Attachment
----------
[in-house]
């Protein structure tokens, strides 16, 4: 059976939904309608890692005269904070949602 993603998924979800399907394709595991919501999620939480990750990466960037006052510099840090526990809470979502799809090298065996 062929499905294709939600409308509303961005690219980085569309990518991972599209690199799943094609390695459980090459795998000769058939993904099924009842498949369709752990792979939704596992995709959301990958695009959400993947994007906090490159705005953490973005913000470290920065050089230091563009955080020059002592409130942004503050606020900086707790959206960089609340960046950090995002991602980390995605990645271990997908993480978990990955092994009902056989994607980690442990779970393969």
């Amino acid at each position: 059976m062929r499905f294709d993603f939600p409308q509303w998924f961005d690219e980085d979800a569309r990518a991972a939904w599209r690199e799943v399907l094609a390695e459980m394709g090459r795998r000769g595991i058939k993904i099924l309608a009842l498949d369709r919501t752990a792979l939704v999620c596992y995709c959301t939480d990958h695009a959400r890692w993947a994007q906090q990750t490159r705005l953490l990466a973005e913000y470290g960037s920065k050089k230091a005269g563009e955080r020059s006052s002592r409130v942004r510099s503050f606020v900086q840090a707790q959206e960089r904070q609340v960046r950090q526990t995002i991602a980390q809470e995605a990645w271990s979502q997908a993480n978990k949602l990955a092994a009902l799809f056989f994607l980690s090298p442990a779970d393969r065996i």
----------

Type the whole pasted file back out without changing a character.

[in-house]
């Protein structure tokens, strides 16, 4: 059976939904309608890692005269904070949602 993603998924979800399907394709595991919501999620939480990750990466960037006052510099840090526990809470979502799809090298065996 062929499905294709939600409308509303961005690219980085569309990518991972599209690199799943094609390695459980090459795998000769058939993904099924009842498949369709752990792979939704596992995709959301990958695009959400993947994007906090490159705005953490973005913000470290920065050089230091563009955080020059002592409130942004503050606020900086707790959206960089609340960046950090995002991602980390995605990645271990997908993480978990990955092994009902056989994607980690442990779970393969």
């Amino acid at each position: 059976m062929r499905f294709d993603f939600p409308q509303w998924f961005d690219e980085d979800a569309r990518a991972a939904w599209r690199e799943v399907l094609a390695e459980m394709g090459r795998r000769g595991i058939k993904i099924l309608a009842l498949d369709r919501t752990a792979l939704v999620c596992y995709c959301t939480d990958h695009a959400r890692w993947a994007q906090q990750t490159r705005l953490l990466a973005e913000y470290g960037s920065k050089k230091a005269g563009e955080r020059s006052s002592r409130v942004r510099s503050f606020v900086q840090a707790q959206e960089r904070q609340v960046r950090q526990t995002i991602a980390q809470e995605a990645w271990s979502q997908a993480n978990k949602l990955a092994a009902l799809f056989f994607l980690s090298p442990a779970d393969r065996i």